“We should already be boarding.”
“Think of your heart.” Teodoro leaned against the armrest, already tired.
“I exercise daily, Chef makes nutritional meals, and I sleep nine hours a day.” Paloma’s voice was guarded.
“The doctor said you needed to reduce stress.”
“We’re going on vacation.”
He sighed, the sigh of the long-suffering, too-quiet, neglected spouse. Marriage was a tapestry woven by years of give and take. Marriage frayed at the neglected edges of no kisses good morning or good night, missed family meals, forgotten anniversaries, and endless sour moods.
Their fortieth anniversary was the time to find a strong enough thread to stitch things back together or watch two-thirds of his life unravel.
“Breathe.” He opened the window.
The wisdom lines around Paloma’s mouth tightened. “I was…”
“I know you where you were. And that’s nowhere useful.” He leaned his head against her temple and released the breath lodged in his throat.
“Where are you two going?” The driver merged into an onramp leading to a third-tier lane. The craft gained altitude, and Teodoro’s ears popped.
“We’re heading out to Santil Prime,” Teodoro said.
The driver whistled. “That’s quite the vacation spot. What’s the occasion?”
“We’ve been married forty years.” Paloma’s tone was both proud and distant.
His hand founds her, and their fingers interlaced.
The driver merged into a fourth-tier lane, zoomed past the tolls, cut off three cars, dove the craft under a garbage truck spilling debris, and pulled into the departures lane of the space dock.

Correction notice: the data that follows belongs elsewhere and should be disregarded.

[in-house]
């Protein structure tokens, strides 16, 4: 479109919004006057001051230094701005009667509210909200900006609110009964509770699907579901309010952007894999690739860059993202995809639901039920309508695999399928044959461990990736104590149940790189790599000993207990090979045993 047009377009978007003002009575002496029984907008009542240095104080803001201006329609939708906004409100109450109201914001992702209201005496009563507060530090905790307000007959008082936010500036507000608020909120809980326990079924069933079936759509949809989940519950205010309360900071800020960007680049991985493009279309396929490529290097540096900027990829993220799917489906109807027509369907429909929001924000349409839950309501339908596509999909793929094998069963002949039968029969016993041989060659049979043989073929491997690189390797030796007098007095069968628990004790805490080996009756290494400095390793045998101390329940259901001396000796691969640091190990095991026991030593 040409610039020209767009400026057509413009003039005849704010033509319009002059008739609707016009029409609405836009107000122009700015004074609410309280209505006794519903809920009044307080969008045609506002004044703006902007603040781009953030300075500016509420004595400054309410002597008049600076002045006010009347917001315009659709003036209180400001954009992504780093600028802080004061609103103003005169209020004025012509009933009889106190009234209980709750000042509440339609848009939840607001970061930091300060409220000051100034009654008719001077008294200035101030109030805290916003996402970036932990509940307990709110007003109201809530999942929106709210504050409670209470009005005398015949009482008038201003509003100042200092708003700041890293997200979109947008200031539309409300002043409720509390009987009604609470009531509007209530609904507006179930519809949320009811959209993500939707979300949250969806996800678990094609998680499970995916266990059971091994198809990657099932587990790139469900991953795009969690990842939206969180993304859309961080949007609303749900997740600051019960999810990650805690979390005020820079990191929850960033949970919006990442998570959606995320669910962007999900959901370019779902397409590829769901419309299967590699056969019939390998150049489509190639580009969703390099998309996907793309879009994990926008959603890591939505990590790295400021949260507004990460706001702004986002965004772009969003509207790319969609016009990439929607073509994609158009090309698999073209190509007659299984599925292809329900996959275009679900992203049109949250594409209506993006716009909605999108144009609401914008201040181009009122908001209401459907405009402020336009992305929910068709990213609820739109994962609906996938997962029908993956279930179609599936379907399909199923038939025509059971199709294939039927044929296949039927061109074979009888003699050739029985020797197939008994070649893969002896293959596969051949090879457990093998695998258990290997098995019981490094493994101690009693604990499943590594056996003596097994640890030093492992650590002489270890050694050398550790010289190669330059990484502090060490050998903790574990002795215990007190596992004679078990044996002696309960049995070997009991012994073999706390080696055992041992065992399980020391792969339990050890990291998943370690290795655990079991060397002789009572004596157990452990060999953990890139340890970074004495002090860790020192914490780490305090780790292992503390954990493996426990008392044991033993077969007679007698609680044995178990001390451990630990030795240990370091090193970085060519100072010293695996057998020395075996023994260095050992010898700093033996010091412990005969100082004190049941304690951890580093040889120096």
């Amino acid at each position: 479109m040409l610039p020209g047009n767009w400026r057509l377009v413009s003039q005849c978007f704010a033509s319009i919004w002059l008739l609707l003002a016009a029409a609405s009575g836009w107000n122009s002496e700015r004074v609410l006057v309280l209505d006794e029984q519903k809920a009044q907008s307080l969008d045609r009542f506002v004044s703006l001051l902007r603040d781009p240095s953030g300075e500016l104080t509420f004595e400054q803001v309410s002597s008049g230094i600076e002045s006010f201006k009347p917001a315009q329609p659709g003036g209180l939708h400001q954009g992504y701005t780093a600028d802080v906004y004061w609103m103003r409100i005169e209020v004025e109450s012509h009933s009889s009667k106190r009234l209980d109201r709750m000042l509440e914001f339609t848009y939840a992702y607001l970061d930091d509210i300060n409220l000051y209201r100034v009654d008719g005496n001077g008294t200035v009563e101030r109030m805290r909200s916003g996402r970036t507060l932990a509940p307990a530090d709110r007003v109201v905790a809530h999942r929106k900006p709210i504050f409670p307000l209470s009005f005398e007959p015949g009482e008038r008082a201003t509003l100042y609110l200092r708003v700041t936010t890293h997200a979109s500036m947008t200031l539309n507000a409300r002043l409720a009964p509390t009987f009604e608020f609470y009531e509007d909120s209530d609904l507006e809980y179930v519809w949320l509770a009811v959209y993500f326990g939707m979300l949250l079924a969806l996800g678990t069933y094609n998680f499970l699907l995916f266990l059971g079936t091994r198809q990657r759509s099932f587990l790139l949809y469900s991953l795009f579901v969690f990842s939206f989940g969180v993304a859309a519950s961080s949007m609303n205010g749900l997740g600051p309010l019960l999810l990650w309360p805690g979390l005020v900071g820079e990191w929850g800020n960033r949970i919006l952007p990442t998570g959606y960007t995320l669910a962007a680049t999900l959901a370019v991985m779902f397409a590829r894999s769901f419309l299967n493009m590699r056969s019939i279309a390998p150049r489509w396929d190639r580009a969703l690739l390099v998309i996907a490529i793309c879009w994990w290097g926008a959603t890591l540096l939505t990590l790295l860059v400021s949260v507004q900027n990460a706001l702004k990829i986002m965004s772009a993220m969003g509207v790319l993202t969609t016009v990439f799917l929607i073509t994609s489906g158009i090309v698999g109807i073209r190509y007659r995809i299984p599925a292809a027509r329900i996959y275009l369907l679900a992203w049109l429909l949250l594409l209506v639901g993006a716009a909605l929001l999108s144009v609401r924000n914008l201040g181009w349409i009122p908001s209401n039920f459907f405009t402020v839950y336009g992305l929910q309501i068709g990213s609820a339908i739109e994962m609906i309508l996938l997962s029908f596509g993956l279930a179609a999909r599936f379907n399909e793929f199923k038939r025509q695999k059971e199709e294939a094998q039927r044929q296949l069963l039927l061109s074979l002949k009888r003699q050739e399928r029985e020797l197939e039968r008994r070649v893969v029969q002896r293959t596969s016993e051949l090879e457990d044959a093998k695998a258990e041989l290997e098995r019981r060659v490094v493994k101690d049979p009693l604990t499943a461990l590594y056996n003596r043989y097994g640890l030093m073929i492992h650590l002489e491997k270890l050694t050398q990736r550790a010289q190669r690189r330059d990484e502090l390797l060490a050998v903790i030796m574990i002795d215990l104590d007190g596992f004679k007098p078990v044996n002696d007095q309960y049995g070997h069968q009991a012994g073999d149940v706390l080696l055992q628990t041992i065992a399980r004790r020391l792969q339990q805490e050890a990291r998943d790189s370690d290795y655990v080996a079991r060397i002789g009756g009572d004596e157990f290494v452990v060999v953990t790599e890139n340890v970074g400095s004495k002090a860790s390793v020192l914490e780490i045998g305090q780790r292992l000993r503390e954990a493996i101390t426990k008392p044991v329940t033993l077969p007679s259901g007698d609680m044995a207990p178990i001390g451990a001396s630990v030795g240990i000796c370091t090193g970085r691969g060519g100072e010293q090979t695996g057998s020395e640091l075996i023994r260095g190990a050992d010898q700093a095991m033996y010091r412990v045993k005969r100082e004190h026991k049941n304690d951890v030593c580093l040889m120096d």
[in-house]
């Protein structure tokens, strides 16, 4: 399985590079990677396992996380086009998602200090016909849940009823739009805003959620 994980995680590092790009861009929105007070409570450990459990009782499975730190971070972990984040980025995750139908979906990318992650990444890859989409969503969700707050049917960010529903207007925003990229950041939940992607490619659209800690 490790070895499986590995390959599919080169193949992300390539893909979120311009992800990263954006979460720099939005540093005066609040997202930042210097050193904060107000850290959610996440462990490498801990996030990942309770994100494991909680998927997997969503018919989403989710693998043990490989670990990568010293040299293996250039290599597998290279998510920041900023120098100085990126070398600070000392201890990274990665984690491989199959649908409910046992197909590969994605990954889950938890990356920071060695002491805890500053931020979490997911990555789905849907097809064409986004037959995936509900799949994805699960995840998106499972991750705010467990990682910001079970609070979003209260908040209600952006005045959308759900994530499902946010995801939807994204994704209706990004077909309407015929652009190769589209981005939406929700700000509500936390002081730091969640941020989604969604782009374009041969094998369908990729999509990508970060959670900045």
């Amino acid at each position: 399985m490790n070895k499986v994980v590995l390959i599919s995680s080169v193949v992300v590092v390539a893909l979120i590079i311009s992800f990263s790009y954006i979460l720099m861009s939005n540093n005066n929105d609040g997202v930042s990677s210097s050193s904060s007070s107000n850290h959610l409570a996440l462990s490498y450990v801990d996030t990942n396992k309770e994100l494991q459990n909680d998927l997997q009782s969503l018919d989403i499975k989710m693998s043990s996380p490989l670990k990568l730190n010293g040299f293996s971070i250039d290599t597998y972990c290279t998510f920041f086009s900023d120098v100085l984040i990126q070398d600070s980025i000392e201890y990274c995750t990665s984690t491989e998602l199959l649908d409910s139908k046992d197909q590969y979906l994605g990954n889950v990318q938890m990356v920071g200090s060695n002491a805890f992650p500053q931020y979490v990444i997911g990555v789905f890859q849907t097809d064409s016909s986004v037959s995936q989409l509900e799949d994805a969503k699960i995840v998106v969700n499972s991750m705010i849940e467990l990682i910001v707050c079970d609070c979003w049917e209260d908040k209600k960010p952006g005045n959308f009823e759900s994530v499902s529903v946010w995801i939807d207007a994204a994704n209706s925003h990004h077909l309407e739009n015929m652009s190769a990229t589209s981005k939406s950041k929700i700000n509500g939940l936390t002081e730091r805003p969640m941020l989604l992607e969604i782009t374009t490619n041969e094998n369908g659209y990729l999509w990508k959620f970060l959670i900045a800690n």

Teodoro felt a slight whiplash.
Paloma alighted from the hovercar and strode ahead. Travellers snatched luggage out of her way, held running children back, and space dock staff pulled their carts to the side.
Teodoro grumbled. Thirty seconds. The woman had to wait thirty seconds for him to pay and get out of the cab.
Not his laser-focused, hyper-concentrated, the-galaxy-isn’t-big-enough-for-me wife.
A four-letter word that required a large diamond ring.
Teodoro tipped the driver thirty per cent, grabbed their luggage from the back, and headed for the check-in.
He couldn’t recally why he had married her.
His gaze found her frame and followed those long legs up.
Toned legs for parsecs.
The space dock was packed with colonists from the outer systems. Some wore their traditional dark-grey tunics and trousers, others pushed trollies stacked high with suitcases with stickers bearing the initials of space docks of departure. All had a haggard look about them, mumbling to their travelling companions, yelling at harried clerks, hair unkempt, cheeks unshaved for weeks, with some sort of limp or droop in their shoulders that suggested fatigue.
The entire place smelled of recycled air, sweat, and spicy foods.
Paloma stood at the end of the queue for their flight. Her shoulders were pulled back like a scaled desert hound ready to pounce.
Teodoro stopped next to her and released his grip on the luggage handles. “Don’t be like that.”
“I’m not grouchy. I like to keep to schedule.”
Public transport companies kept to a routine. Firefighters were punctual. The Imperial Armed Forces eyed the clock. Paloma del Rosario grabbed the world by the ovaries and ensured they kept to Schedule.
He swiped his tickets across the flight attendant monitor and placed their luggage on the conveyor belt. “We’re almost checked in. We can have cocktails in the first-class lounge, and we can enjoy the journey.”
“I thought we were supposed to enjoy the destination. Isn’t that the point of booking a five-star hotel?” The meat-cleaver edge of her tone had dialled her comment almost to humourous.